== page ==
Latest Revelations Cast Legitimate Doubt About Russell Wilson's Future With Seahawks

Matty F. Brown assesses the latest developments in Russell Wilson trade rumors, how the Seahawks reached this boiling point with their franchise quarterback, and why the once unthinkable notion of dealing him has become a potential reality.
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Another week, another cycle of Russell Wilson trade talk, another expensive scotch order. National media insiders, ex-players, and even a current Seahawk all have spoken on the situation. The marriage between the franchise quarterback and the Seahawks is starting to look irreparably broken.

NFL Network’s Mike Silver, who often is in-tune with the Seahawks organization, said, “Right now it is absolutely frosty and this is a fluid situation. I think we'll have a lot more resolution by next week.”

This current saga presumably must end so that free agency plans can be executed. That leaves only a few days, as free agency opens officially on March 17.

Former Seahawks tight end Greg Olsen appeared on The Colin Cowherd podcast and gave fascinating insight into Wilson’s thinking. What Olsen described, touching on the Super Bowl 48 win being defense and run game driven, sounded like a legacy-complex for Wilson.

“His legacy matters to him and I don’t blame him,” concluded Olsen. “He’s a one-time Super Bowl champ, one-time Super Bowl loser, that matters to him. He wants to win three, four, multiple Super Bowls. And he wants it to be on his back because that’s the type of competitor that he is. Will the Seahawks ever just say: ‘Here are the keys, go win us the Super Bowl offensively?' I’m not sure.”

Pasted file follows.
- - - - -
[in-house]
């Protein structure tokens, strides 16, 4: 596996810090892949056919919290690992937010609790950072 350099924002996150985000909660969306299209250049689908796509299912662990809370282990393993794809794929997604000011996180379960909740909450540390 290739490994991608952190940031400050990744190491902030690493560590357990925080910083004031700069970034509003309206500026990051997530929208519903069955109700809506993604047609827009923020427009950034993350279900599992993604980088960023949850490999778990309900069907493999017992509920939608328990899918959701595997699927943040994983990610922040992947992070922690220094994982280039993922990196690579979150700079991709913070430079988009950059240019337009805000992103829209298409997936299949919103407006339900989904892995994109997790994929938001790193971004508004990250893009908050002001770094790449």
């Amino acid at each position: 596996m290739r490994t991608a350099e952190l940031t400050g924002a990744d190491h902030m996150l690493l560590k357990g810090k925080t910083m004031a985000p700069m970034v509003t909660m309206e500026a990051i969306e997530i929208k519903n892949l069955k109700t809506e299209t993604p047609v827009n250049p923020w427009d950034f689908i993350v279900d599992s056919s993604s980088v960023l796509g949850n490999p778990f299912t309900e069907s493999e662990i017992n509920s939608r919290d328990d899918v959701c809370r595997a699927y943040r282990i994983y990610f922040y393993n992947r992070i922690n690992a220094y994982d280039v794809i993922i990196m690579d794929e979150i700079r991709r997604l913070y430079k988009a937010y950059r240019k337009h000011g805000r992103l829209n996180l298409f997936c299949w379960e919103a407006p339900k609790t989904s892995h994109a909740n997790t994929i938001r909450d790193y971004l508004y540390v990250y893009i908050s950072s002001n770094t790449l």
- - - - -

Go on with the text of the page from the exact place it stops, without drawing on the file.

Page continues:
It’s at this point I should point you towards Corbin Smith’s article on whether the Seahawks ‘Let Russ Cook’ through the duration of the 2020 season. Short answer: they did. Smith finished his piece: "When reflecting on the Seahawks' offensive deterioration late last season, Wilson doesn't have any ground to stand on when it comes to the argument his team took the ball out of his hands."

Yes, Pete Carroll revealed some latter season adjustments were made.

The film and data shows this change not to be radical. The Seahawks ran the ball slightly more in the second half of the season, employed more quick game, and evolved their concepts like any NFL offense. These were merely sensible adjustments for how teams were playing them, with defenses looking to hold two-high shells pre-snap.

There may have been a renewed focus on avoiding turnovers and Wilson turned down some throws that were inexplicable. This was the only aspect clearly visible on tape. Yet you see clips like the one below and realize Seattle's coach was as frustrated as you were at some of the throws Wilson did not see or turned down.